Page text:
Morocco bomb ‘remotely detonated’


Minister says bomb attack in Marrakesh set off by remote-control device bearing hallmarks of al-Qaeda

Moroccan protesters rally in front of the Argana Cafe in Marrakesh on Friday to denounce terrorism [AFP]

A remote-control device was used to detonate the bomb in Marrakesh that killed at least 16 people, a Moroccan minister has said.
Taeb Cherkaoui, the Moroccan interior minister, said Thursday’s attack bore the signature of al-Qaeda.
“The way in which this act was carried out reminds us of the style normally used by the Al-Qaeda organisation,” he told journalists on Friday.
Cherkaoui said 13 of the 16 people who were killed had been identified as seven French nationals, two Canadians, two Moroccans, a Dutch national and a British national.
However AFP news agency, quoting a medical source, said the 16 comprised eight French nationals, two Canadians, two Moroccans, a British man, a Dutchman, a Swiss man and a Portuguese man.
Moroccan officials have not yet confirmed this.
A report in the Israeli media earlier suggested that a 30-year-old pregnant Israeli woman and her husband, originally from Morocco, had been among the victims.
“Initial inquiries have shown an explosive product made up of nitrate and ammonium and two TATP explosives, and also with nails, and the explosion was set off from a distance,” Cherkaoui told deputies in Rabat earlier.

“Those who are in the habit of opting for this mode of action from a distance are known, which allows us to think that the danger is still present and we have to remain vigilant and prudent.”

In his statement to parliament, Cherkaoui promised the attack would not stop the country’s pursuit of democracy and respect for human rights.

Terror footprint

Triacetone triperoxyde, or TATP, is relatively easy to make and has surfaced in a number of recent investigations into attacks, including the July 2005 London bombings that killed 56 people and injured another 700.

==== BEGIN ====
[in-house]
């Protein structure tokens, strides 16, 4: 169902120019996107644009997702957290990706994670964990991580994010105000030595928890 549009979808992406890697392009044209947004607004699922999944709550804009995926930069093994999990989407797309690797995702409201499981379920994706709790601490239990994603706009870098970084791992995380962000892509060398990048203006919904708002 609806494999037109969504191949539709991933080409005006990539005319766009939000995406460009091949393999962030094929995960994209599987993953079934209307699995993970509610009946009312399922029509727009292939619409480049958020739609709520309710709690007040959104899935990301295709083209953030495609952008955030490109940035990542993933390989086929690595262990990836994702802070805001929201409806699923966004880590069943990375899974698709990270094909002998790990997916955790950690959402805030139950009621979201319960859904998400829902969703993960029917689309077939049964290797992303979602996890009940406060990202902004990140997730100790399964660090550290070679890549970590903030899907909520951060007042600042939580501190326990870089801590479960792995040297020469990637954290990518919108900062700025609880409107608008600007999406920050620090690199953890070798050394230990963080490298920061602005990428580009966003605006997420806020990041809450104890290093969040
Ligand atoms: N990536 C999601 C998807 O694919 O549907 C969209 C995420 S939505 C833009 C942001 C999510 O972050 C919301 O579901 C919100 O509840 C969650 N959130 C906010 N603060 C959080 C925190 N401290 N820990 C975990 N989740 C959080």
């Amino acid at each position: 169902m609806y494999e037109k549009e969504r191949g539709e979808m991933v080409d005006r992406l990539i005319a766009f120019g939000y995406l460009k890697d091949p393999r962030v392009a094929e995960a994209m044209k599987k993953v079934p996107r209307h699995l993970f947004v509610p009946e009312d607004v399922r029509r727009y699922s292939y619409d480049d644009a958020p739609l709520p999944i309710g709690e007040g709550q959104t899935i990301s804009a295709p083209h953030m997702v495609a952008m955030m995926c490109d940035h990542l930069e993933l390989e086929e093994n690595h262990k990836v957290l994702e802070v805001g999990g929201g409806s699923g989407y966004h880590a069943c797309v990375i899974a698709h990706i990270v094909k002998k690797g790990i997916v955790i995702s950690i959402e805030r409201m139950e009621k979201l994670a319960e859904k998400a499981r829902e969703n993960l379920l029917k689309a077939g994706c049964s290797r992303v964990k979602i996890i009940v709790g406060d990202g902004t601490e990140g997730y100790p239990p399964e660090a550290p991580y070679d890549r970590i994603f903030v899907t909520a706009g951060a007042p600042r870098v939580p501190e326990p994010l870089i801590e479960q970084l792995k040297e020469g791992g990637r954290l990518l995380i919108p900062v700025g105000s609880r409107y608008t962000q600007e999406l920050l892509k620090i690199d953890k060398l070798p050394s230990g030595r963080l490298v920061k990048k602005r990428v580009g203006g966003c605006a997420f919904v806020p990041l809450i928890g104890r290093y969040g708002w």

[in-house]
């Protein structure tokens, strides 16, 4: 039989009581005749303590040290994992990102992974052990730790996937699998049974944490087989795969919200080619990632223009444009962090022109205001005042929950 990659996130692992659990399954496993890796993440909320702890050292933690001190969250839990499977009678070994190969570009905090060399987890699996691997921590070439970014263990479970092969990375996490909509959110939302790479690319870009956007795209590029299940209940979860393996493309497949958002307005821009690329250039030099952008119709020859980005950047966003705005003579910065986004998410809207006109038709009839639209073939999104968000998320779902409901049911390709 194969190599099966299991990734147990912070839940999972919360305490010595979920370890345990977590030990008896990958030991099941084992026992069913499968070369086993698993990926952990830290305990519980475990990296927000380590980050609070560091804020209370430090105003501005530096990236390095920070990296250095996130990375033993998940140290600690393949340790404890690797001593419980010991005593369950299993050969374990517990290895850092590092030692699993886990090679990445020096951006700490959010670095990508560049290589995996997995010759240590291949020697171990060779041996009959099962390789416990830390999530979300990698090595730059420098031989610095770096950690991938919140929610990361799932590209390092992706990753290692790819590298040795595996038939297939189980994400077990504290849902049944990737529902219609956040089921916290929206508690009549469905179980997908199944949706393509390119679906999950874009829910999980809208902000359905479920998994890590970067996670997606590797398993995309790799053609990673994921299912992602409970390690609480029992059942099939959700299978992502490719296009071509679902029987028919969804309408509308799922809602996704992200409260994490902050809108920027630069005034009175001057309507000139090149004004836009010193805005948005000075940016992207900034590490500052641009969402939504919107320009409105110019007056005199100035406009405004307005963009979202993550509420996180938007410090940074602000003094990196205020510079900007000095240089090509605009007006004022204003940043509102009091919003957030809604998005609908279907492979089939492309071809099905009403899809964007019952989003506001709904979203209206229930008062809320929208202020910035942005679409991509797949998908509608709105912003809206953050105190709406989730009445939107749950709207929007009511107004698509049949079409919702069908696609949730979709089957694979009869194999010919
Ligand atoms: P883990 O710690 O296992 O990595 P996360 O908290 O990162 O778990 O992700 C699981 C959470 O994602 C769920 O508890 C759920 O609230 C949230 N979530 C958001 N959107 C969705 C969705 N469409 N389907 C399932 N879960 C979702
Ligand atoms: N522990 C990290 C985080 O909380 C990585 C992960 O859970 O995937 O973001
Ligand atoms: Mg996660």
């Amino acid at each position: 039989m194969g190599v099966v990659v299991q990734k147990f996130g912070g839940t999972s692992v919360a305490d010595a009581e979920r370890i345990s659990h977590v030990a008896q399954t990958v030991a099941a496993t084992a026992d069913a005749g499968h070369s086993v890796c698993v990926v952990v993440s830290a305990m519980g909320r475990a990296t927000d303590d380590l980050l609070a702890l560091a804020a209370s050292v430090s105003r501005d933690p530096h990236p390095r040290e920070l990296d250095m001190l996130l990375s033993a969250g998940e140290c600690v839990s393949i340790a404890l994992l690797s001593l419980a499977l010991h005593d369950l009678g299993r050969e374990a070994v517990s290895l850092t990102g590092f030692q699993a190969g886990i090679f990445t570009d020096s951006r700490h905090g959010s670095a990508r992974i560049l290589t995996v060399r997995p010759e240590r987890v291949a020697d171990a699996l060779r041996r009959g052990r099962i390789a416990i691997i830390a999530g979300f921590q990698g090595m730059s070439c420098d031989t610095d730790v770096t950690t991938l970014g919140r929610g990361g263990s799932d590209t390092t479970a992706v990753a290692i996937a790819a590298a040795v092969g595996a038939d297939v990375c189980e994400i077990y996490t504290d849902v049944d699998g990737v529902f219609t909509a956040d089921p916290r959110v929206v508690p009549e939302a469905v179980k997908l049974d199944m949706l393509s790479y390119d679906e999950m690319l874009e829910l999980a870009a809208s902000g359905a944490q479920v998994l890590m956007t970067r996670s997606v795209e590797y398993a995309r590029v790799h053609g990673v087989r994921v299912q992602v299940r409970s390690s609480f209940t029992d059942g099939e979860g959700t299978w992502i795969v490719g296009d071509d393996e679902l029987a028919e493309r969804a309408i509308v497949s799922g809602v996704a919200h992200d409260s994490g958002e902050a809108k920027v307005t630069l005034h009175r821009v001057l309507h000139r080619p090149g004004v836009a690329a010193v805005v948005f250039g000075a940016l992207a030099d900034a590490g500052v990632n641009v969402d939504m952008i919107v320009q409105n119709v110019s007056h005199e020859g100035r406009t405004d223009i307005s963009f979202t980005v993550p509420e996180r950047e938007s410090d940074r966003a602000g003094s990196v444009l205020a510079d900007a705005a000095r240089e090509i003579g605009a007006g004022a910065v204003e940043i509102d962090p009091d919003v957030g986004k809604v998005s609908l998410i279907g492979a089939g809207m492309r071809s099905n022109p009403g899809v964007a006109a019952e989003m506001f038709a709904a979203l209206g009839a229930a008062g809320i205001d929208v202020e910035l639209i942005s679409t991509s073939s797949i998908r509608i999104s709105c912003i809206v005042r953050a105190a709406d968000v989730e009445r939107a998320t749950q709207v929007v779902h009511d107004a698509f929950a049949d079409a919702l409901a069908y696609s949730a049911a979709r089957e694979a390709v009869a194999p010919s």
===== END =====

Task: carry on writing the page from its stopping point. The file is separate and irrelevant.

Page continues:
Witnesses said Thursday’s blast went off on the terrace of the Argana cafe, a popular tourist cafe in Jamaa el-Fna, Marrakesh’s main square, wrecking the facade and the first floor.

A video posted on the internet on April 25 attributed to al-Qaeda included a threat to Morocco [AFP]

John Van Leeuwen, a Dutch tourist, said he had looked the man believed responsible for the attack in the eyes moments before the blast.

“There were only tourists in the cafe, and three other Moroccans, and one guy that didn’t initially look suspicious,” Van Leeuwen told AFP by telephone as he waited, with Marjolein Appel, 39, to catch a flight home.

“But after we found out it wasn’t a gas explosion, my girlfriend and I, we looked at each other, and said that must have been him.

The man had been carrying “two huge bags”, and he thought he had left the cafe shortly after him and his girlfriend, he added.

Police created a photofit image of the alleged bomber based on their description and “it looks as if it’s someone that is familiar to the police”, said Van Leeuwen.

No one has claimed responsibility for the attack. But a video posted on the internet three days before the bombing and attributed to al-Qaeda in the Islamic Maghreb (AQIM) included a threat to Morocco.

It showed five young men, armed and dressed in desert fatigues, their faces covered by the Arab headdress, or shemagh. AQIM has been active in countries in the region, notably carrying out a series of kidnappings for ransom.

On Friday French intelligence and anti-terrorism experts travelled to Marrakesh to help in the probe, a Moroccan official said. International police agency Interpol said it had offered its help.

Britain, France, Germany, Spain, the European Union, the United Nations and the United States have also denounced the bombing, the deadliest in the North African monarchy since 33 people were killed by 12 suicide bombers in Casablanca in 2003.

Morocco depends heavily on tourism, with around 9.4 million tourists visiting the country in 2010, two million of them French.

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